Monday 21st July 1969
world watches through Honeysuckle Creek as Neil Armstrong steps
onto the Moon.
Hamish Lindsay, who took this photo, writes
Tom Reid, the Station Director, sent me out to record the moment. It was a wet and cold mid-winter morning we were suffering sleet showers at the time which you can see on the hills behind.Large, Larger.
Over the years since 1969, there has been friendly debate between Parkes and Honeysuckle as to who had the TV at the first step.
Problems at Goldstone
The Switch to Honeysuckle
When did Parkes come on line?
Part of John Saxons log at the
Click the image for the complete page.
And see the full
Honeysuckle log for Apollo 11 here.
see the transcript of the recording (opens in a new window you might find it helpful to print it out.)
and then listen to the recording a 1.2Mb mp3 file.
Why was this?
Robert Taylor, from the Goddard Space Flight Center, headed the NASA contingent at Parkes.
From an Australian Information Service film showing the preparations at Parkes. (with thanks to John Sarkissian.)
Hear Bob Taylor explain Parkes’ integration into the MSFN in this 780kb mp3 file recorded at Parkes in July 1969.
Robert Taylor with the NASA equipment in the Parkes control room several days before the lunar landing. The Parkes control desk is just out of view to the right, around the central column.
The slow scan monitor is at far left.
Photo is a screenshot from NASA footage, courtesy of Mark Gray.
08'00" can you confirm that we are receiving Parkes data? Honeysuckle Director Tom Reid indicating he has been told Parkes now had a good lock – and
08'42" Charlie Goodman advising Houston that he had a very good picture from Parkes
What if TV was being sent from Parkes from the start?
This TWX (pronounced twix Network teletype message) was sent by the Honeysuckle Station Director on behalf of Sydney Video (who probably didnt have TWX facilities) to the Goddard Networks Operations Manager at 7:19pm AEST on Monday 21st July 1969 only four hours after the lunar EVA had finished.
The TWX lists Sydney Video as sending Honeysuckle Creek pictures to the Manned Spacecraft Center in Houston from 109 hours 22 minutes Ground Elacpsed Time (the start of the TV) to 109 hours 30 minutes Ground Elapsed Time and then Parkes pictures for the rest of the EVA.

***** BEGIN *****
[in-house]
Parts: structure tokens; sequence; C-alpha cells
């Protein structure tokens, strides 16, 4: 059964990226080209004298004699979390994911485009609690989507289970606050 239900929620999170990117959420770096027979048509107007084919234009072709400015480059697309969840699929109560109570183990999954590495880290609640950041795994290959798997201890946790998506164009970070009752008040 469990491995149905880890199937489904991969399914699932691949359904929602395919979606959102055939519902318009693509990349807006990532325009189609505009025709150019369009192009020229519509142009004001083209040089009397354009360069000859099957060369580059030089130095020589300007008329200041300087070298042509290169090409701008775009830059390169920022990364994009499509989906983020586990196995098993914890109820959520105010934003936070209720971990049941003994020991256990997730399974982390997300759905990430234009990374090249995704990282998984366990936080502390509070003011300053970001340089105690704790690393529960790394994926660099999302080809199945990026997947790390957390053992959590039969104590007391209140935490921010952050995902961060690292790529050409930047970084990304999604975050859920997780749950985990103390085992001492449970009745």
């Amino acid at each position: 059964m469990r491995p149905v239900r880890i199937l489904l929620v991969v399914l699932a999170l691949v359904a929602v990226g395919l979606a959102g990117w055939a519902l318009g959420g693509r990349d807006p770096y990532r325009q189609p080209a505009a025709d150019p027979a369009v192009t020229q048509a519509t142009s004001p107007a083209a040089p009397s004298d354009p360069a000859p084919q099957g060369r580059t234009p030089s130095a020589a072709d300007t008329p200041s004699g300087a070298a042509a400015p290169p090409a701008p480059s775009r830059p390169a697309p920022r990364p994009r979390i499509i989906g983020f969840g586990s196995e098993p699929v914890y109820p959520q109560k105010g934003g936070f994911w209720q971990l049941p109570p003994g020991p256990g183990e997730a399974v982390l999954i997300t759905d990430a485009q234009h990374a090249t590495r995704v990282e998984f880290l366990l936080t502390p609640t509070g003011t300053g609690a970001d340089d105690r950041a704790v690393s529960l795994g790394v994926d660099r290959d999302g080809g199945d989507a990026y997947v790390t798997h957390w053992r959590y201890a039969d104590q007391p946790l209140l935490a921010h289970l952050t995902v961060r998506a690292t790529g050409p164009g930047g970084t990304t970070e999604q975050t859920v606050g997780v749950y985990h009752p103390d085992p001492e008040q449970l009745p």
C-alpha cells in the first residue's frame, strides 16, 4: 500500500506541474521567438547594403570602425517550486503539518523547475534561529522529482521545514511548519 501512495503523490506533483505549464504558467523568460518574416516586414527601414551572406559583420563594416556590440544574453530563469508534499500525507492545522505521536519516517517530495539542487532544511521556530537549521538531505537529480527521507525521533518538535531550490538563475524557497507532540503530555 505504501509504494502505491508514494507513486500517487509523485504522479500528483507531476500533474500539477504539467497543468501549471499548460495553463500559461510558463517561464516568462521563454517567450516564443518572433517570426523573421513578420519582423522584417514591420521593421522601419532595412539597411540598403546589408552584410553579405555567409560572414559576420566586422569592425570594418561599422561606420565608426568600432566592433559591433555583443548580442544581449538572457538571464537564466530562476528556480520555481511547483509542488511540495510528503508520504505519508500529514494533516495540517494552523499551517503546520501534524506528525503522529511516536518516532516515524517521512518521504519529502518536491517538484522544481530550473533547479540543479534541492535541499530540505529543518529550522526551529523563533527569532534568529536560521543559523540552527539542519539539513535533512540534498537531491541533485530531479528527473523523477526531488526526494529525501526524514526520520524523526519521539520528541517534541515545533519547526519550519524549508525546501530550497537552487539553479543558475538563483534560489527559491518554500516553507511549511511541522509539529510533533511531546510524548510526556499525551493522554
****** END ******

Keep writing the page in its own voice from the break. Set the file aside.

With thanks to Honeysuckle Video tech Ed von Renouard for the scan.
John Saxon has kindly deciphered the abbreviations
This is a routine (NN) message to Canberra switching centre (ACSW) and Goddard (GCTR) and Houston Network (HNET).
The message is from (DE) HSK (AHSK) the originator is Station Director (nominally Tom Reid but could have been written by someone else) using input from Sydney Video.
The message goes to Goddard NOM (Networks Operations Manager) and NST/USB (Network Support Team USB position) for action if required.
Info copies (cc these days!) were sent to Houston Network team (HNET) NC (Network Controller Ernie Randall?). Also to Canberra Switch (ACSW) for forwarding to Parkes and Sydney Video.
The 21/0919Z is the Date/Time Group (DTG) of transmission sent at 0919Z
(7:15 pm local) on the 21st July 1969 I think the year might have been on
the Time of Preparation (TOP) on the bottom of the message.
Finally it was a message of Operations type (OPN) for NCG-725 (Network Control Group number) = Apollo 11.
The movie The Dish was a lot of fun and brought to light the vital Australian involvement in Apollo but it re-wrote history and left people believing that Neil Armstrongs first step on the Moon was seen through Parkes.
Hopefully, the material above will help to set the story straight
1. The coverage of the EVA began with Goldstone,
2. then continued through Honeysuckle Creek
3. and then Parkes provided the TV for the rest of the EVA.
The team at Honeysuckle Creek had the unexpected pleasure of bringing the television pictures of the First Step on the Moon to the world.
Note of Congratulations from the Apollo 11 Flight Director
John Saxon preserved this copy.
Magnificent Australian Support of Apollo
This Press Release from the Minister for Supply, Ken Anderson, the day after the Apollo 11 EVA Tuesday July 22, 1969, states that Honeysuckle, and then Parkes, provided the TV pictures. He also pays tribute to the work of NASCOM at Deakin.
(Provided by Mike Dinn. Click for larger images.)
This newspaper clipping from the Sydney Morning Herald, Tuesday 22 July 1969, isnt completely correct at several points, but it captures the excitement of the day. Scan by Colin Mackellar.
Back to the main page for Apollo 11 TV.